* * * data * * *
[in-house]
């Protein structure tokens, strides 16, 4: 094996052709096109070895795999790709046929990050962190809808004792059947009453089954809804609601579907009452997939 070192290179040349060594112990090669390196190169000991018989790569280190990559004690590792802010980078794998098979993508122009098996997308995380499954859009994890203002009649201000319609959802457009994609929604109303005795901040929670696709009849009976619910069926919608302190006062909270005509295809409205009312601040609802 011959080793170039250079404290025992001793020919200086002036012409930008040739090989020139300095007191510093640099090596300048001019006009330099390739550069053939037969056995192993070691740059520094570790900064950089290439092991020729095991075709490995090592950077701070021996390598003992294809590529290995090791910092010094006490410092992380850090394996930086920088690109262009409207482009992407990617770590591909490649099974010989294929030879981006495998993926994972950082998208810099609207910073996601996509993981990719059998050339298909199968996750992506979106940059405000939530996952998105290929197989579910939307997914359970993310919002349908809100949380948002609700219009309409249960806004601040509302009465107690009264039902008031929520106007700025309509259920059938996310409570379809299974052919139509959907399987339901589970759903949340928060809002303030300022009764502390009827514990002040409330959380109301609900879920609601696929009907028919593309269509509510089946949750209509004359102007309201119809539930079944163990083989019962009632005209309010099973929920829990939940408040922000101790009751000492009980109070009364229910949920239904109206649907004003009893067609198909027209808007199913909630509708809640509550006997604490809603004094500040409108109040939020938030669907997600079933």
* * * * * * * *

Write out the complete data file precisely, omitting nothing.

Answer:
[in-house]
């Protein structure tokens, strides 16, 4: 094996052709096109070895795999790709046929990050962190809808004792059947009453089954809804609601579907009452997939 070192290179040349060594112990090669390196190169000991018989790569280190990559004690590792802010980078794998098979993508122009098996997308995380499954859009994890203002009649201000319609959802457009994609929604109303005795901040929670696709009849009976619910069926919608302190006062909270005509295809409205009312601040609802 011959080793170039250079404290025992001793020919200086002036012409930008040739090989020139300095007191510093640099090596300048001019006009330099390739550069053939037969056995192993070691740059520094570790900064950089290439092991020729095991075709490995090592950077701070021996390598003992294809590529290995090791910092010094006490410092992380850090394996930086920088690109262009409207482009992407990617770590591909490649099974010989294929030879981006495998993926994972950082998208810099609207910073996601996509993981990719059998050339298909199968996750992506979106940059405000939530996952998105290929197989579910939307997914359970993310919002349908809100949380948002609700219009309409249960806004601040509302009465107690009264039902008031929520106007700025309509259920059938996310409570379809299974052919139509959907399987339901589970759903949340928060809002303030300022009764502390009827514990002040409330959380109301609900879920609601696929009907028919593309269509509510089946949750209509004359102007309201119809539930079944163990083989019962009632005209309010099973929920829990939940408040922000101790009751000492009980109070009364229910949920239904109206649907004003009893067609198909027209808007199913909630509708809640509550006997604490809603004094500040409108109040939020938030669907997600079933």